So, does God answer the prayers of unbelievers? A strict yes or no answer is difficult without qualifying the answer in various ways. However, it is noteworthy that the above mentioned principles represent some of the key characteristics of an unbeliever. Thus we can safely say that, in general, God does not answer the prayers of an unbeliever.”[ii]
This is where we may intercede for others. In Christlikeness, believers abide in love and mercy, praying for believers and unbelievers alike, interceding in prayer for them. What a privilege to bring glory to Christ as we commune with Our Father on behalf of others!
“MacArthur and Mayhue write, “God-honoring prayer is motivated by a number of factors, including a yearning to fellowship with the Lord and bring glory to Him, a dependence on God for His provision, a need for heavenly wisdom in the midst of trials, a plea for deliverance in the face of trouble, a longing to find relief from anxiety and fear, a desire to express thanksgiving to God for His goodness, a need to confess sin, a yearning to see the salvation of unbelievers, and a desire for spiritual growth both for oneself and for other Christians.” There are numerous facets of prayer, and through all of them, the heart’s desire should be that God would be honored.[iii]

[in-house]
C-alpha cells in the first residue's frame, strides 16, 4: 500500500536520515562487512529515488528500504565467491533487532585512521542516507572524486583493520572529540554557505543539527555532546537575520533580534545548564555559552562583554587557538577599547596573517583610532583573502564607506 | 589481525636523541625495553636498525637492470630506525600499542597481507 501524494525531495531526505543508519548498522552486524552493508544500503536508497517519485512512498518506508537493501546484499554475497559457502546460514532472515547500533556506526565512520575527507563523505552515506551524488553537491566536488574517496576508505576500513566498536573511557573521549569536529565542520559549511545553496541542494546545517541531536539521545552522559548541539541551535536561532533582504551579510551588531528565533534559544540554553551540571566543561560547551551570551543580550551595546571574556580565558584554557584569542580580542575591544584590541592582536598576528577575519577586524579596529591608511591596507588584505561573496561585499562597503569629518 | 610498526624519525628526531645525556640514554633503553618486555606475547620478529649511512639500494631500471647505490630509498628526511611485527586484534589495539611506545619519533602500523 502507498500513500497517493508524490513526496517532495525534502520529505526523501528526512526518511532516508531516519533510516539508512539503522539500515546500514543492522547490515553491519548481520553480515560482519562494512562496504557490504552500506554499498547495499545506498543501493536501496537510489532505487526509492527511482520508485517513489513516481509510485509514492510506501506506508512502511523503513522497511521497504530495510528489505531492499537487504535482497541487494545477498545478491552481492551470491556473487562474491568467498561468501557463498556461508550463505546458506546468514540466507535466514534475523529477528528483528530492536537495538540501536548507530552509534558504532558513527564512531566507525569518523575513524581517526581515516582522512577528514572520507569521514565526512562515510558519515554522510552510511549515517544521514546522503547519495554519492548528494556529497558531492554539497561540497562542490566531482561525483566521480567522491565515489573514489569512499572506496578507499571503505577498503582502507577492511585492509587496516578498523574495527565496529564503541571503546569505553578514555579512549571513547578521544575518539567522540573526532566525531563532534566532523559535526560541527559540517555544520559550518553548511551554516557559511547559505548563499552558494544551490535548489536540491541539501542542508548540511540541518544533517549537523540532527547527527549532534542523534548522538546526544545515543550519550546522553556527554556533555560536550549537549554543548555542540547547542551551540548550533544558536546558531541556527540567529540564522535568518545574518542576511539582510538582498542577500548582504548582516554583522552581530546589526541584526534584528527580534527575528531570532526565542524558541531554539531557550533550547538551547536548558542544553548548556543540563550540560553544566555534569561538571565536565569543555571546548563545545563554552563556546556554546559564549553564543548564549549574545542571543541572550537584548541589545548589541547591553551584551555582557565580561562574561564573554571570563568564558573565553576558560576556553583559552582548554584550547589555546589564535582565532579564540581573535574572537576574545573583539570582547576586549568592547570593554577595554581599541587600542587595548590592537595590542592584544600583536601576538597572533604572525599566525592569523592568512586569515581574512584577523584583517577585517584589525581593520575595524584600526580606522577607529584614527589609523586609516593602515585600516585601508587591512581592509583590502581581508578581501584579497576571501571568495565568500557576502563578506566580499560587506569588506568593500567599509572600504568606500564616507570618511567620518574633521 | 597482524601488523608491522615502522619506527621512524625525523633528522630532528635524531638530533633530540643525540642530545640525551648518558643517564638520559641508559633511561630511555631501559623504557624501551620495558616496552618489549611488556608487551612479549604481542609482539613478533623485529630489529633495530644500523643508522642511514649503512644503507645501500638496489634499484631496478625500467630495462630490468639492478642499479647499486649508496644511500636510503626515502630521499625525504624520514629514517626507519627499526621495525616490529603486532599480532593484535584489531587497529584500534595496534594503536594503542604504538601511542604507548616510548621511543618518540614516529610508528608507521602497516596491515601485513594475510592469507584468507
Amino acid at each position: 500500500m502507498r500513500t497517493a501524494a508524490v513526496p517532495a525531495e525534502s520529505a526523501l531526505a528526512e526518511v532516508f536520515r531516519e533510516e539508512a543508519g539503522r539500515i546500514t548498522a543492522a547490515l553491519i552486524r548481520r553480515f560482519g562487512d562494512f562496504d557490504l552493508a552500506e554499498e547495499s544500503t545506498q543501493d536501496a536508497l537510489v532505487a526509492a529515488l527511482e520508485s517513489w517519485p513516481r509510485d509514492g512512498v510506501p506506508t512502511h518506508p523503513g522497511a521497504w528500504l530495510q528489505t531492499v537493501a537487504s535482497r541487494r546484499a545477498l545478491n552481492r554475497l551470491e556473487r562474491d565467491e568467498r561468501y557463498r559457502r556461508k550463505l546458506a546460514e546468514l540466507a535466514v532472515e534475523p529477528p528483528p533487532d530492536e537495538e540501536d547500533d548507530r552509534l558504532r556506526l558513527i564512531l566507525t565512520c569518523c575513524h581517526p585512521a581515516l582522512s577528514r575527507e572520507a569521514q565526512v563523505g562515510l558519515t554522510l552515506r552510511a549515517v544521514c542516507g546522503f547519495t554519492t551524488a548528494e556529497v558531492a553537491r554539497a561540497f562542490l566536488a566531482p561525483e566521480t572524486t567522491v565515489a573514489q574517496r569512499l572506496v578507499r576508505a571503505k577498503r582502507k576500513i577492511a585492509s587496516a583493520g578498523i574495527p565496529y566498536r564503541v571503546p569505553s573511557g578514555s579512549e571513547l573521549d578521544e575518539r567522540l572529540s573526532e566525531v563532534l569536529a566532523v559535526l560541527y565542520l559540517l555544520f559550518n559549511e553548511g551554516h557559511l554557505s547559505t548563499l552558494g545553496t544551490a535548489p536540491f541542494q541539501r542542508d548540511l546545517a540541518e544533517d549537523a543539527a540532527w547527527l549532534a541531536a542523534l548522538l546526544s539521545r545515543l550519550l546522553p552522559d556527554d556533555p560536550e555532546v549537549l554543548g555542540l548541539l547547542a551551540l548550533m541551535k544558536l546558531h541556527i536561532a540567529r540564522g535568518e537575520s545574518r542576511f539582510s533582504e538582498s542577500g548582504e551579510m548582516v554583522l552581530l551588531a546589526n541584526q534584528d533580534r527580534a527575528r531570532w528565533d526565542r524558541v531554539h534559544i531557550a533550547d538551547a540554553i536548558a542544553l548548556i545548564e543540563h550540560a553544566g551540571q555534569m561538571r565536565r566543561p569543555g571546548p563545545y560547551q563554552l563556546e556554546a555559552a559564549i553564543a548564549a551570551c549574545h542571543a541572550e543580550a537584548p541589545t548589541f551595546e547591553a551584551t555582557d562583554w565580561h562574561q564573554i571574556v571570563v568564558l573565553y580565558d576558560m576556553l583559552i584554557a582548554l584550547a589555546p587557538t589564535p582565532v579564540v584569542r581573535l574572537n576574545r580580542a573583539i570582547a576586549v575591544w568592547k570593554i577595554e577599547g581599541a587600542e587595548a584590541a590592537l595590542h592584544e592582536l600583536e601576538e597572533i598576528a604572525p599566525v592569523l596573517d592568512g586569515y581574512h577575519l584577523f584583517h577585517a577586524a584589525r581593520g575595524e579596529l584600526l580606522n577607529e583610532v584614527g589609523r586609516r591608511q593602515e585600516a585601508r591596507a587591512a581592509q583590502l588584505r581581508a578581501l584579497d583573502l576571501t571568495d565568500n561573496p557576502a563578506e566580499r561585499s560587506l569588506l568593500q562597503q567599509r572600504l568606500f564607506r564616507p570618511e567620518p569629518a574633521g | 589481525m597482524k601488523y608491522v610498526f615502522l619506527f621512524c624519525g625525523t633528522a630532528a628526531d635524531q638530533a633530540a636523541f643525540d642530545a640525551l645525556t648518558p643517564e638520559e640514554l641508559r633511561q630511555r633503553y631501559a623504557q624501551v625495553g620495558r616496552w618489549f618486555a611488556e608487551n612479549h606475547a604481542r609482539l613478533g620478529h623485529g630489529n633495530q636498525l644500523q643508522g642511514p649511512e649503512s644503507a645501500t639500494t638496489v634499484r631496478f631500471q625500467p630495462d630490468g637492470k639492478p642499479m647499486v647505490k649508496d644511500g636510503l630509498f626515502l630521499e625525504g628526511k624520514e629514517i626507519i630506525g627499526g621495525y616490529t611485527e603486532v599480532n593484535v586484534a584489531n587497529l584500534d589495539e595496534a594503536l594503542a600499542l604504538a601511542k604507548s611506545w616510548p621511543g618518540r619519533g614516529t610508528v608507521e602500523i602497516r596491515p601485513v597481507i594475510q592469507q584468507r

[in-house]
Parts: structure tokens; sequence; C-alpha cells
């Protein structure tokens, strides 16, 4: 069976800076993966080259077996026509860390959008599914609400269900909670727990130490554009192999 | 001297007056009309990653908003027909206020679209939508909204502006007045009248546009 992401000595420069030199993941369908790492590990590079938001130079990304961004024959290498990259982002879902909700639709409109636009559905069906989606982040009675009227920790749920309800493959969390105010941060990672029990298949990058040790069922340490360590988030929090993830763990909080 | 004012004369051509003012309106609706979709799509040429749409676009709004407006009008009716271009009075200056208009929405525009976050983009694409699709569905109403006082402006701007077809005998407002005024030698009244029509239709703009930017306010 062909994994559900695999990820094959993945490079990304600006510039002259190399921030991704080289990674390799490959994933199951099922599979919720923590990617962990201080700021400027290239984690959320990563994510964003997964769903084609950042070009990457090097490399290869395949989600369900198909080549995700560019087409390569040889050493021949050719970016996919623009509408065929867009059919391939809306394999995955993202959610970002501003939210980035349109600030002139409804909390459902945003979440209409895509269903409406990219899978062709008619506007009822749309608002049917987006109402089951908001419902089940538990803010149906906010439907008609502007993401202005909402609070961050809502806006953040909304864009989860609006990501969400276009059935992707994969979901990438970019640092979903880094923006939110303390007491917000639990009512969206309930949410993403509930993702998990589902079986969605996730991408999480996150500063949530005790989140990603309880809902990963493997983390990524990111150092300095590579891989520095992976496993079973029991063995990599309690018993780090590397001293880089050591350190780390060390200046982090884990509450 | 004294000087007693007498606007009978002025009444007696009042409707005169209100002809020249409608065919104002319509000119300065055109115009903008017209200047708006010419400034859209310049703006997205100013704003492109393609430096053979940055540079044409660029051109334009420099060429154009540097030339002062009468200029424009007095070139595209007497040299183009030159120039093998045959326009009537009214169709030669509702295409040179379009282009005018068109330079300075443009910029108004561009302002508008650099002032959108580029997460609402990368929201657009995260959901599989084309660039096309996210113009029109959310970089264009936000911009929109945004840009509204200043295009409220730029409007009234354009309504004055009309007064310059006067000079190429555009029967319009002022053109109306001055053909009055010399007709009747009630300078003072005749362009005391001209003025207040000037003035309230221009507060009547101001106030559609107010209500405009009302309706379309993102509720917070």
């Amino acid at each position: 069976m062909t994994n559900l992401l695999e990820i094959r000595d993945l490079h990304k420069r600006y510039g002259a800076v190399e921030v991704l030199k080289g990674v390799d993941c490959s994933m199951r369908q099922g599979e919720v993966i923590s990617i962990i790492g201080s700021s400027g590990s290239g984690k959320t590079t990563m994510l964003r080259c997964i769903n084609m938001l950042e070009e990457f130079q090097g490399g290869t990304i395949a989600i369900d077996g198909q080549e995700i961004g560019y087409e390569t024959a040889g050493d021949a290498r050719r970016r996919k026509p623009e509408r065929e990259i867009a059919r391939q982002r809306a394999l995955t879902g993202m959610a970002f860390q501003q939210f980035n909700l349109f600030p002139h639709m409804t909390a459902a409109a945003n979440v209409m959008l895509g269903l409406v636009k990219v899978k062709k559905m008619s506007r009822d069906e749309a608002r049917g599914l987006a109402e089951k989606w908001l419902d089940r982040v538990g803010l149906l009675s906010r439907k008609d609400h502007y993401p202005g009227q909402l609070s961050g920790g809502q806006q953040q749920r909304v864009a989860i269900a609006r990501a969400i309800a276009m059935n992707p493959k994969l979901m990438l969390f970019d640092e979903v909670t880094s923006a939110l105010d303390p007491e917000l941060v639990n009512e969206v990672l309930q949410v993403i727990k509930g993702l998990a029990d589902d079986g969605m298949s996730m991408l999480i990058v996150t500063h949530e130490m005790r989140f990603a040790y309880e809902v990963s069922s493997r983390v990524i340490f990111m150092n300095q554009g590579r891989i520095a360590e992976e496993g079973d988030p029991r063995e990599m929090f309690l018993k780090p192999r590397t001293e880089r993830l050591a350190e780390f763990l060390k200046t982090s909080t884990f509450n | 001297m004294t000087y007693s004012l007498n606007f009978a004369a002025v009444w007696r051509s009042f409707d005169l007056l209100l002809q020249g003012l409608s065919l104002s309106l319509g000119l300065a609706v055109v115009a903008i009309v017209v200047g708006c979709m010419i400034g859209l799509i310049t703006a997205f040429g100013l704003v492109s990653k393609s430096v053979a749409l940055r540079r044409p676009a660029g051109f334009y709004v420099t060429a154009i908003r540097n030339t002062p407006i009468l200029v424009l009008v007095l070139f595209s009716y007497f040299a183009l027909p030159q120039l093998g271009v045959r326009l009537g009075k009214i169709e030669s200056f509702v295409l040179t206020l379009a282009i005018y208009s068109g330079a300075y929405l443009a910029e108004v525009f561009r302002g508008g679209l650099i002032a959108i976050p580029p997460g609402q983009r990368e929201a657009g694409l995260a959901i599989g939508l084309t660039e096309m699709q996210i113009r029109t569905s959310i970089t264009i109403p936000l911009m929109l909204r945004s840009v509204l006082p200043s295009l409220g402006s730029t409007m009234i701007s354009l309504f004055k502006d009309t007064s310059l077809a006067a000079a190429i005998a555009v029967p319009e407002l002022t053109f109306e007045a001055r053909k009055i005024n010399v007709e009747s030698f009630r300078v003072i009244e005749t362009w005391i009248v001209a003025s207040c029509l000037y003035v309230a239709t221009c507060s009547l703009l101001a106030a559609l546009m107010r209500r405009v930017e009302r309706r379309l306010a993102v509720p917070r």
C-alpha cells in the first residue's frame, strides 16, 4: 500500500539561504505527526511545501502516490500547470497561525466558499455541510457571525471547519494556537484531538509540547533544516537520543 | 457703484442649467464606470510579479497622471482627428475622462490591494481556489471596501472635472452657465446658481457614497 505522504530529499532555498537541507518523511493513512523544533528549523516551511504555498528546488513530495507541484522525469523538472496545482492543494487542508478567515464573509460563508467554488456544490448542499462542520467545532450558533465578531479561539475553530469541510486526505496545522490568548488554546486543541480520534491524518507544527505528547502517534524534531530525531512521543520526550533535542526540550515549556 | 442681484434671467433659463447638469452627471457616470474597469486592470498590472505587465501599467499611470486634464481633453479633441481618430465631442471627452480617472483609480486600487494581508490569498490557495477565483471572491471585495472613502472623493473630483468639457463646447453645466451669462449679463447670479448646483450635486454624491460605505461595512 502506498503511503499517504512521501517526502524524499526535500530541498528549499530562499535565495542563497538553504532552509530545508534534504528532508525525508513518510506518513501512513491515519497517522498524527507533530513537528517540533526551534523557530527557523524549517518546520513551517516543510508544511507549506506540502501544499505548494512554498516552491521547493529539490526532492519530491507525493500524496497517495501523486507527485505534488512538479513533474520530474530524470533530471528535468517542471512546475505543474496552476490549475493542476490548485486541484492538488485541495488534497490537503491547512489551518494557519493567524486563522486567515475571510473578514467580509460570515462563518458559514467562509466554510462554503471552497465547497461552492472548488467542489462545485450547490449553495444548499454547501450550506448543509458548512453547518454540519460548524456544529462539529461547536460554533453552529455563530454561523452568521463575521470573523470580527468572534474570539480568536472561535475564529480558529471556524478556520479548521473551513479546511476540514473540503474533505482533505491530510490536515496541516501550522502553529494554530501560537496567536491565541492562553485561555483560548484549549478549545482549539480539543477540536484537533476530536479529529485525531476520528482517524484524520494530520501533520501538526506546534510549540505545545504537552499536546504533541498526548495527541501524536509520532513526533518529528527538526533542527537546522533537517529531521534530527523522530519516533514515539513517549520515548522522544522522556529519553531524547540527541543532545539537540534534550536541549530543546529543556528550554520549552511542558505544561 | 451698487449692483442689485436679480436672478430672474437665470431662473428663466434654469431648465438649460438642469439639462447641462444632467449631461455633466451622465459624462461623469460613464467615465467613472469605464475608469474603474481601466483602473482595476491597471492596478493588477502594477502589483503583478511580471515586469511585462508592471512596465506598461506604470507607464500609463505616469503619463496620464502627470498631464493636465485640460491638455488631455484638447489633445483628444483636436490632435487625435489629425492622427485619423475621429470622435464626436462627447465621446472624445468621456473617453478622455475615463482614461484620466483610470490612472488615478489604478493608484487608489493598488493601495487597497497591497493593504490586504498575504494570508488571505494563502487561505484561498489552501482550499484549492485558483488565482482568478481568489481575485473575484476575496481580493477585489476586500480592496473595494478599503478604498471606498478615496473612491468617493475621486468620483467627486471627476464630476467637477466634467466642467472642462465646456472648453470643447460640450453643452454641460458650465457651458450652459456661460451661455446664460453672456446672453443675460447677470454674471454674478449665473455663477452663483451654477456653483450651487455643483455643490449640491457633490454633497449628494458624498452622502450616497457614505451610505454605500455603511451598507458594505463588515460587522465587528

[i] Banks, J. (2023, February 3). The Power of Prayer. G3 Ministries. Retrieved March 26, 2023, from https://g3min.org/the-power-of-prayer/
[ii] Does god answer the prayers of unbelievers? (2016) Grace to You. Available at: https://www.gty.org/library/questions/QA160/does-god-answer-the-prayers-of-unbelievers (Accessed: March 22, 2023).
[iii] Banks, J. (2023, February 3). The Power of Prayer. G3 Ministries. Retrieved March 26, 2023, from https://g3min.org/the-power-of-prayer/
I live in Drew County, Arkansas. I have been married for 24 years to Chris Lawson. I’m a former tutor and newspaper reporter, and an elementary Sunday School teacher at Enon Baptist Church. We enjoy spending time with our daughter and son-in-law, Becca and Clayton Cheshire, and granddaughter, Madeline Jayne. I enjoy spending time in the Word of God and mentoring ladies who have left various charismatic teachings.